JavaScript Touch and Gesture Events iPhone and Android

by Michael

There are quite a few sites that describe the touch and gesture events that can be used in the mobile version of WebKit running on iPhone and iPod Touch. There is, however, not so much info with regards to Android. I’ve placed a few links at the bottom of this article that contain information used to compile this brief explanation.
Touch events are a bit like mouse events, but there are some very important differences when it comes to touch vs. mouse:

  • A touch is very hard to keep steady whilst a mouse can stay at a fixed position – this means that we go from a touchStart event directly to a touchMove event. Unlike a mouse where a mouseDown event is likely to fire without being followed up by a mouseMove event.
  • There is no mouseOver equivalent since a touch can be discontinuous, i.e., we can get from point A to point B without the need of drawing a continuous line between these points.
  • A touch is an averaged point taken from the surface area in contact with the pointing device (your finger) translated to pixel coordinates – like finding the centre of a circle. A mouse is very precise and there is no averaging that needs to be done. What I’m trying to say is that a touch is not as accurate as a mouse.

Android and iPhone touch events

Android and iPhone versions of WebKit have some touch events in common:

  • touchstart – triggered when a touch is initiated. Mouse equivalent – mouseDown
  • touchmove – triggered when a touch moves. Mouse equivalent – mouseMove
  • touchend – triggered when a touch ends. Mouse equivalent – mouseUp. This one is a bit special on the iPhone – see below
  • touchcancelbit of a mystery UPDATE: this event is triggered when a touch is unexpectedly interrupted, such as an incoming call which causes the browser to lose focus (iOS only) – Thanks to the commenters who posted this information.

Example:

document.addEventListener('touchstart', function(event) {
    alert(event.touches.length);
}, false);

The Event object

As you may have noticed above, the event object contains an array called touches (in Androids case, the event object also containes a touch object – at this stage, touches has always a length of 1 in Android so event.touches[0] === event.touch). The touches array is Apples way of handling multi-touch events – but more on that later.
A touch object contains pretty much the same data as a mouse event such as pageX, pageY etc…

Example:

document.addEventListener('touchmove', function(event) {
    event.preventDefault();
    var touch = event.touches[0];
    console.log("Touch x:" + touch.pageX + ", y:" + touch.pageY);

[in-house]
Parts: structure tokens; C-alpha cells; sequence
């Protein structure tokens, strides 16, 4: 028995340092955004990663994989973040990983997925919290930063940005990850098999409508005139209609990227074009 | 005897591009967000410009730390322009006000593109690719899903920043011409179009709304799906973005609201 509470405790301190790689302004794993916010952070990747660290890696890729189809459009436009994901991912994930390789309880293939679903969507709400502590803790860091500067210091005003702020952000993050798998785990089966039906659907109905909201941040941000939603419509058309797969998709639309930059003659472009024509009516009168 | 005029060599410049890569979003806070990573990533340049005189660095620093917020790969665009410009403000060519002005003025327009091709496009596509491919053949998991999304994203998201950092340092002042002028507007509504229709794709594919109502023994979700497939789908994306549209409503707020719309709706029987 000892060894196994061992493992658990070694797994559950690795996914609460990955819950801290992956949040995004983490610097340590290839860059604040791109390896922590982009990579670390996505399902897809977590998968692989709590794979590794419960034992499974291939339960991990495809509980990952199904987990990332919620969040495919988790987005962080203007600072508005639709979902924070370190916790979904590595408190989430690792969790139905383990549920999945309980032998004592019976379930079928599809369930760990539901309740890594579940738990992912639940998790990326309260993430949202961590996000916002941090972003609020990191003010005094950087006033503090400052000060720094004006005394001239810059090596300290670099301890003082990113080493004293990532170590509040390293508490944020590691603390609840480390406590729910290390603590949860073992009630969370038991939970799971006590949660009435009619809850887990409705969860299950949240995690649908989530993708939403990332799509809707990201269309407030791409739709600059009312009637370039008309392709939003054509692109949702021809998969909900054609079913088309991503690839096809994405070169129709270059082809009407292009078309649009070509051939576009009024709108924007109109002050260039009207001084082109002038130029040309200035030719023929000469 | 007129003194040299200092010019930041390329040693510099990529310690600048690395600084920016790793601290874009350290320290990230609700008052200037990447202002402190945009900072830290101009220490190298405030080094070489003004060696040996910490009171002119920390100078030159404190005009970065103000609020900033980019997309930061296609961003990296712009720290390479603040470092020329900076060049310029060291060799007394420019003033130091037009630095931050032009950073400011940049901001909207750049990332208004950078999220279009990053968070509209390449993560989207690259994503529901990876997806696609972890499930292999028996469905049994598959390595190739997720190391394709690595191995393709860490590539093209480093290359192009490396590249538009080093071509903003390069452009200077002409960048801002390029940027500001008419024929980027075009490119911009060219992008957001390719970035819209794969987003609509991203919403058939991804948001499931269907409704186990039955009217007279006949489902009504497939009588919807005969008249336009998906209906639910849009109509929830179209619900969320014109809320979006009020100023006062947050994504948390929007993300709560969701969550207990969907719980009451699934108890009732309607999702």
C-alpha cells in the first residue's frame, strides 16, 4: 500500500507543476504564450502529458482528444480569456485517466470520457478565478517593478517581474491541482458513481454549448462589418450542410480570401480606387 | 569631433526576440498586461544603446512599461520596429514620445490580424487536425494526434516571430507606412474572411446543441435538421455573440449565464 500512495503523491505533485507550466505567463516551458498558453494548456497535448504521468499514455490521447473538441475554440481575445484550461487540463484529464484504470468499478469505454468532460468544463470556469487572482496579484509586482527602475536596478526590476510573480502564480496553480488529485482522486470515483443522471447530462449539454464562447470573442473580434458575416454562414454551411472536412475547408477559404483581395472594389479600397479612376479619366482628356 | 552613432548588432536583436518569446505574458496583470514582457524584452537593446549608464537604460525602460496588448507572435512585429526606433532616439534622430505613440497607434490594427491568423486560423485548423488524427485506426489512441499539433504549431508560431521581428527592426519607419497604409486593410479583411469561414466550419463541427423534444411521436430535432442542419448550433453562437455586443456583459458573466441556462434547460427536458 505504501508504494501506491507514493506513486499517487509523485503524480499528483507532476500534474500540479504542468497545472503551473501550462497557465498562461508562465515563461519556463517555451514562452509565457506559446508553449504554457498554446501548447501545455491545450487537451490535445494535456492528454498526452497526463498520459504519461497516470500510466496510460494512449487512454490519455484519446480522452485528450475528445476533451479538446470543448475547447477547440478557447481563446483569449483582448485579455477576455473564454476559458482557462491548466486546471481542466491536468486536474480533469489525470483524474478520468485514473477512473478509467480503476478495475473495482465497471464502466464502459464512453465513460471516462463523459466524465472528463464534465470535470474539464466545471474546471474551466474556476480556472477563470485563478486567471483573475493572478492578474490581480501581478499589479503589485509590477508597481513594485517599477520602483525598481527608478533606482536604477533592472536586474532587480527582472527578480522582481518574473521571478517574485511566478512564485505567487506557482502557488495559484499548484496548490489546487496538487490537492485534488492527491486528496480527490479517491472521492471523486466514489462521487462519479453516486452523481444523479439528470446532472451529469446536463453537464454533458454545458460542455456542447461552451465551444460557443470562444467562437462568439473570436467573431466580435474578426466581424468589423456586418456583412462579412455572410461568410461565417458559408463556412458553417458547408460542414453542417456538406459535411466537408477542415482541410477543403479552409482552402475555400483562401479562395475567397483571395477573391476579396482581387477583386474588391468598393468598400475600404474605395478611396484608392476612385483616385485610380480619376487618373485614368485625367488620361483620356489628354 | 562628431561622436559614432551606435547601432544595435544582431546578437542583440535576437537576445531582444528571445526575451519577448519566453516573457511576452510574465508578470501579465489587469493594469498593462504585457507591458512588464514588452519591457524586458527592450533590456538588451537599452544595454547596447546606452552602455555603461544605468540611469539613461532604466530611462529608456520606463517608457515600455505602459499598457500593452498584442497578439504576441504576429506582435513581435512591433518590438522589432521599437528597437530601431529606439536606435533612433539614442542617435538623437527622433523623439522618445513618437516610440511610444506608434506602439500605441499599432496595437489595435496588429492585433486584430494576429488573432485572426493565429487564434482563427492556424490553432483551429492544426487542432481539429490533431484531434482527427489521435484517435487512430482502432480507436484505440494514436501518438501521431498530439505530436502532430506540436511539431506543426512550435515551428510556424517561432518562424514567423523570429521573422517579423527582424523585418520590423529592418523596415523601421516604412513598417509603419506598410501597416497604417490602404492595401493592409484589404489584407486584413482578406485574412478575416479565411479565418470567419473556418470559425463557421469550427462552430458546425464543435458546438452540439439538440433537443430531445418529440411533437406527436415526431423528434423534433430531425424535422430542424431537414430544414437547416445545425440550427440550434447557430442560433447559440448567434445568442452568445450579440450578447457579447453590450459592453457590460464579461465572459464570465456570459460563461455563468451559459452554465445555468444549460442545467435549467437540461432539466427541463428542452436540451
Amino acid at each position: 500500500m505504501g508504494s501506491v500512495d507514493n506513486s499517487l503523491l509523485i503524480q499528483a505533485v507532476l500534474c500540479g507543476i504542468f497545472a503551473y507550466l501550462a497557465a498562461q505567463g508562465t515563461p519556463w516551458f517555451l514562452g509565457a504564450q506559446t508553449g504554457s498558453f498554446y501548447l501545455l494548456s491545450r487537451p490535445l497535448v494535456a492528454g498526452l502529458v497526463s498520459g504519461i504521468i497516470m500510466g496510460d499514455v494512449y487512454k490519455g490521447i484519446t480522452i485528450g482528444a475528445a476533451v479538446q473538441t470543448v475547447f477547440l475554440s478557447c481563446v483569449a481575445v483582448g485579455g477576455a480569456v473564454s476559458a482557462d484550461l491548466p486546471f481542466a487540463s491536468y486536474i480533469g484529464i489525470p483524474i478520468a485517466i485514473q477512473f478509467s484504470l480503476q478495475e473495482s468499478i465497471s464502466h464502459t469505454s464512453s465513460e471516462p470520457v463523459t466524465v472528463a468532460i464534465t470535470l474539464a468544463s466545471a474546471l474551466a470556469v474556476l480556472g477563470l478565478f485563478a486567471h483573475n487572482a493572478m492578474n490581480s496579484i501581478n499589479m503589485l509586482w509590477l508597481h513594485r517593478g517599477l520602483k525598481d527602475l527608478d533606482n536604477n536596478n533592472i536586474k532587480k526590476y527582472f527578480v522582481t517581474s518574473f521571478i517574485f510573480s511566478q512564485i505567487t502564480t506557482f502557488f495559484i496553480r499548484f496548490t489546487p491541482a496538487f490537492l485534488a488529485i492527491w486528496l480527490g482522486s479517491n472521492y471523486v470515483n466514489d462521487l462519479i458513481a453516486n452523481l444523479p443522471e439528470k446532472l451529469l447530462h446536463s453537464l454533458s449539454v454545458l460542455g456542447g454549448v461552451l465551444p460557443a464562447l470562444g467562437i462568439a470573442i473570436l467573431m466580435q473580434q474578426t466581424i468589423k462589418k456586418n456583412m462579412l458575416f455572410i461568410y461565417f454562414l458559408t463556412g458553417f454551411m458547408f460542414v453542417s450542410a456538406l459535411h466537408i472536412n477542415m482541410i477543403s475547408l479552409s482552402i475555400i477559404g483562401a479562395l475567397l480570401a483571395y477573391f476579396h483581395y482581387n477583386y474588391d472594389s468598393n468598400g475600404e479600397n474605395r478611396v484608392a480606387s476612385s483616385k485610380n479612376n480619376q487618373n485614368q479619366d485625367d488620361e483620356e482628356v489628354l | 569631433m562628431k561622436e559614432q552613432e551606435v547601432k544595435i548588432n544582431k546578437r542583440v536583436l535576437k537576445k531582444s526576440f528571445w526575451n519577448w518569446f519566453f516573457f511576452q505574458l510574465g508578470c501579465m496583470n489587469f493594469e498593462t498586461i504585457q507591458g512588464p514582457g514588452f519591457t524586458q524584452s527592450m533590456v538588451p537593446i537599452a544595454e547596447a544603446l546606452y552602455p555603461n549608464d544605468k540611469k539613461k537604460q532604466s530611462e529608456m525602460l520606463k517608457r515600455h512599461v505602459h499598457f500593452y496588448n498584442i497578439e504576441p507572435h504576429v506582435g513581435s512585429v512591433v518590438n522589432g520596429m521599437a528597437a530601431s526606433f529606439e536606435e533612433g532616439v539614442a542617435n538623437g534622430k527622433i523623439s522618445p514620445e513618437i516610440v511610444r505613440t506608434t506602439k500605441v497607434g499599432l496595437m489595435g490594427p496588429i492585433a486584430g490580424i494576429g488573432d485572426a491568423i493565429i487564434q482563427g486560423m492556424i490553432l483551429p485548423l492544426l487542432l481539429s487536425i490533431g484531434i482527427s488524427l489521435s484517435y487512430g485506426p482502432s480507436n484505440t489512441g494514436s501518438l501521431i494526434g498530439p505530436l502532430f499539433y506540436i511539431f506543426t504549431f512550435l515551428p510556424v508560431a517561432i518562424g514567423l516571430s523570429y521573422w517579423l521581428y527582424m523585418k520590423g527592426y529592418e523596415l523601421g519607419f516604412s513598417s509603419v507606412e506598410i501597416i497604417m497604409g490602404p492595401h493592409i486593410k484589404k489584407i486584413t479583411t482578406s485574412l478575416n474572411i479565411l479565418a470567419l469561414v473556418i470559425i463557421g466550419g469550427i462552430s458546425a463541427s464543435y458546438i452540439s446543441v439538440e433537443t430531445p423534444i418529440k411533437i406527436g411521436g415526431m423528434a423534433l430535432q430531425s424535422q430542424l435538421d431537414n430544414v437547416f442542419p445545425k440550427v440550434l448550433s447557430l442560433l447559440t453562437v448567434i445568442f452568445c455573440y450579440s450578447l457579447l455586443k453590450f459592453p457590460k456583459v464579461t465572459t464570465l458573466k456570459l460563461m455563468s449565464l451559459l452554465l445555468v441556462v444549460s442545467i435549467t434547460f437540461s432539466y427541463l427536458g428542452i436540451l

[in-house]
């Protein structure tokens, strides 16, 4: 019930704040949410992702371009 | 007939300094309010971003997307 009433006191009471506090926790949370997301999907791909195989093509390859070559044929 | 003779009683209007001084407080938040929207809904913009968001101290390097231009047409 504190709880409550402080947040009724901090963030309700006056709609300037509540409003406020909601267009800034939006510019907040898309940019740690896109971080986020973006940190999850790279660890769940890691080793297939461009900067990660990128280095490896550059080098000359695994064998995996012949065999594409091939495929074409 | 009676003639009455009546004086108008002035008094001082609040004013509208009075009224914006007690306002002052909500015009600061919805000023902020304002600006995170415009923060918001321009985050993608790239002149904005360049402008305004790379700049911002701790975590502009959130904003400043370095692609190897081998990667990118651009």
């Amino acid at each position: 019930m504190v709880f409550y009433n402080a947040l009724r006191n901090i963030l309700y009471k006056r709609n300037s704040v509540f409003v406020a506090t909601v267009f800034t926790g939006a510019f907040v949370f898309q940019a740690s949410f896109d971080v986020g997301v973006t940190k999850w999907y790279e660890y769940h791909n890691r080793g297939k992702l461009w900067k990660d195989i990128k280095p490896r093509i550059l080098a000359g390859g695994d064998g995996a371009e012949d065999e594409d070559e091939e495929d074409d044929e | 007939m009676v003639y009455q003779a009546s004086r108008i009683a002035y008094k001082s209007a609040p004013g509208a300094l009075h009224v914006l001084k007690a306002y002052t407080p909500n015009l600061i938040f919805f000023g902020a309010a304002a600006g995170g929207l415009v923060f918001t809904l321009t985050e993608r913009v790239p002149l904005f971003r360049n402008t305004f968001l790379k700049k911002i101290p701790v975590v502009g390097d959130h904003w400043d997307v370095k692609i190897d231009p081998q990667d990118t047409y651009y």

}, false);

What about a click?

mouseClick events are triggered after a touchStart, touchEnd event sequence. A reason for mouseClick events not triggering can be that the event propagates further and a touchMove being initiated – this will cancel the mouseClick event sequence.

iPhone Touch and Gesture Events

Apples WebKit implementation has a few things that are different from the Android implementation. The touchEnd event removes the current touch from the event.touches array. Instead, we have to look inside the event.changedTouches array.

Apples event object for touch events

The event object contains the following arrays:

  • touches – contains touch information upon touchStart and touchMove not touchEnd events
  • targetTouches – contains information for touches originating from the same target element
  • changedTouches – contains touch information upon all touch events

Gesture events

Apple supports gestures which are mult-touch events such as “pinching” and “rotating”:

  • gesturestart – triggered when initiating a multi-touch event
  • gesturechange – triggered when multiple touches move
  • gestureend – triggered when a multi-touch event ends

The event object for gesture events looks very different. It contains scale and rotation values and no touch objects.

Example:

document.addEventListener('gesturechange', function(event) {
    event.preventDefault();
    console.log("Scale: " + event.scale + ", Rotation: " + event.rotation);
}, false);

Event table

touch
start
touch
move
touch
end
gesture
start
gesture
move
gesture
end
Android y y y n n n
iPhone y y y y y y
has event.touches y y y n n n
(iPhone) has event.scale and event.rotation n n n y y y
(iPhone) touch in event.touches y y n
(iPhone) touch in event.changedTouches y y y

Links

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